flow but they could witness a healthy gain as the prices of these vehicles tend to rally when rates drop.
Case in point: In early January 1998, the yield of the 30-year Treasury stood at 5.92%. By November, it dipped to 5.07%-before the world economy and the stock market sustained a number of jolts.
To review the results, look at mutual funds that follow the three groups. As of October 31, utility funds, for instance, posted a 22% total return during the preceding 12-month period, compared with an average annual of 11% over the last five years, according to Morningstar Inc., the Chicago-based investment research firm that tracks mutual funds. Treasury and muni bond funds didn’t fare as well but still outperformed their historic averages. Government bond funds, which invest in Treasuries and muni bond funds, returned investors almost 9% and 7%, respectively, compared with 6% and 5% over the previous five years. The average stock fund, on the other hand, posted a total return of 10.9%.
Consider another factor: analysts say the stock market may be in for a bumpy year. Price-to-earnings multiples (P/Es)-a measure of how stocks are valued according to corporate profits-for the Standard & Poor’s 500 have never been higher. According to Zacks Investment Research, the S&P 500 currently trade at an average 26 times 1998 earnings. Historically, the market has traded between 9 times (considered very cheap) to 22 times (very expensive) its projected earnings. Expect stock prices, in general, to come tumbling down.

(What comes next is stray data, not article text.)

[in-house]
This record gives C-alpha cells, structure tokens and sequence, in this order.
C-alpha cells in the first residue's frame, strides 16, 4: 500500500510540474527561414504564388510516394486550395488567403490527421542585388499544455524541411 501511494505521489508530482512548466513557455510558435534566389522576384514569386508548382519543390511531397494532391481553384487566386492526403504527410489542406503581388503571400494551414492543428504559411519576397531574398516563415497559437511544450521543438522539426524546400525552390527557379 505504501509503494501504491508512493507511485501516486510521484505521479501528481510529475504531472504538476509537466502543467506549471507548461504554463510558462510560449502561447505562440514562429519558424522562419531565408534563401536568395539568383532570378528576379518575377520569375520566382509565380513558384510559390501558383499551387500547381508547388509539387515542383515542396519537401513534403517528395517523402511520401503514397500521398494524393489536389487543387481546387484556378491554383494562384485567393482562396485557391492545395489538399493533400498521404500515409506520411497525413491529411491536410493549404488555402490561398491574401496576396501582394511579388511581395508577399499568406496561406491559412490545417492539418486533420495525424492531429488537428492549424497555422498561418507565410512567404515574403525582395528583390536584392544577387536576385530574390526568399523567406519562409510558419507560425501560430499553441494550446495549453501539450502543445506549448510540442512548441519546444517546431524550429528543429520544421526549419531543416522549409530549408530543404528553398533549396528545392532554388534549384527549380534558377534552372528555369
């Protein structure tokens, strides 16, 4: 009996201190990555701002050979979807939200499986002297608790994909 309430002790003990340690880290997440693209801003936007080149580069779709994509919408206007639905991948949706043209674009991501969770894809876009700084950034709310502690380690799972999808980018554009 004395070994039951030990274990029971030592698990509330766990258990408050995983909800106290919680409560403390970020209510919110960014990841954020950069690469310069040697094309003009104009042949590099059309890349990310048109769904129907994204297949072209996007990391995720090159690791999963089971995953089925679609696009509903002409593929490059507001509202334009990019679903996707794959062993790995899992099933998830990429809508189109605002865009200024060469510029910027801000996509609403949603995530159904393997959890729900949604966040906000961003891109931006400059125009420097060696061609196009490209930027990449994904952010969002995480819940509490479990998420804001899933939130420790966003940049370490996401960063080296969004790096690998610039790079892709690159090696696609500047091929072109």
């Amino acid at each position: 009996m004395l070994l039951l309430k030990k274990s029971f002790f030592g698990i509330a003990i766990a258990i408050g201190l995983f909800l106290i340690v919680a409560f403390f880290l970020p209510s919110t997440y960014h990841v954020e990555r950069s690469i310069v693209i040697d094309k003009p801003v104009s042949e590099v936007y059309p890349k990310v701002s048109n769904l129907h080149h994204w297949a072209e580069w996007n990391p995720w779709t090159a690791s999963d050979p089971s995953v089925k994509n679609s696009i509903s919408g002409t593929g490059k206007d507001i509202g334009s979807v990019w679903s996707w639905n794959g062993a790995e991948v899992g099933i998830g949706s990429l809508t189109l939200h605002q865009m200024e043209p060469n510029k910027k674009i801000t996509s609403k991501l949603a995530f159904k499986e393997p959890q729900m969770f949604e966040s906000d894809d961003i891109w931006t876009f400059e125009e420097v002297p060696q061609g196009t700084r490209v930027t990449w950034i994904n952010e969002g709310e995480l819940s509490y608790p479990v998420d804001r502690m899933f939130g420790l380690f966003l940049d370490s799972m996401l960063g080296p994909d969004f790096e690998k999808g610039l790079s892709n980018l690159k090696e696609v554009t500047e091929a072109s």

“If you’re concerned about the ability to get your money back for your investments, this is a good time to go into bonds or utility stocks which provide a yield,” says Simmons. “That’s especially true now that there are concerns about the stock market’s ability to deliver high returns.”
JUST HOW MUCH?
Money managers have an answer for just this kind of scenario. When the going gets scary, they tend to move out of risky stocks and buy more sturdy investments.
The average investor, however, can’t keep shifting investments back and forth-after all, there are hefty brokers’ fees for each transaction. Instead, as you read on, keep in mind that many financial planners suggest that the percentage of your portfolio you choose to hold in bonds should be roughly the same as your age. The reason: as you get older, you should become a less aggressive investor. That figure isn’t meant to be hard and fast. If you want to take on more risk with the possibility of greater reward, boost the percentage held in stocks by 10-20 percentage points.
A word of advice, before we move on. As with stocks, it’s best to take a patient, long-term approach to treasuries, munis and utility stocks. “There’s no way to predict just where point yields will end up. If you spend too much time trying to pinpoint it, you’ll invariably get burned,” says Napoleon Rodgers, a fixed-income portfolio manager for Alpha Capital Management, an institutional investing firm in Detroit. “It’s best to invest for the long haul and give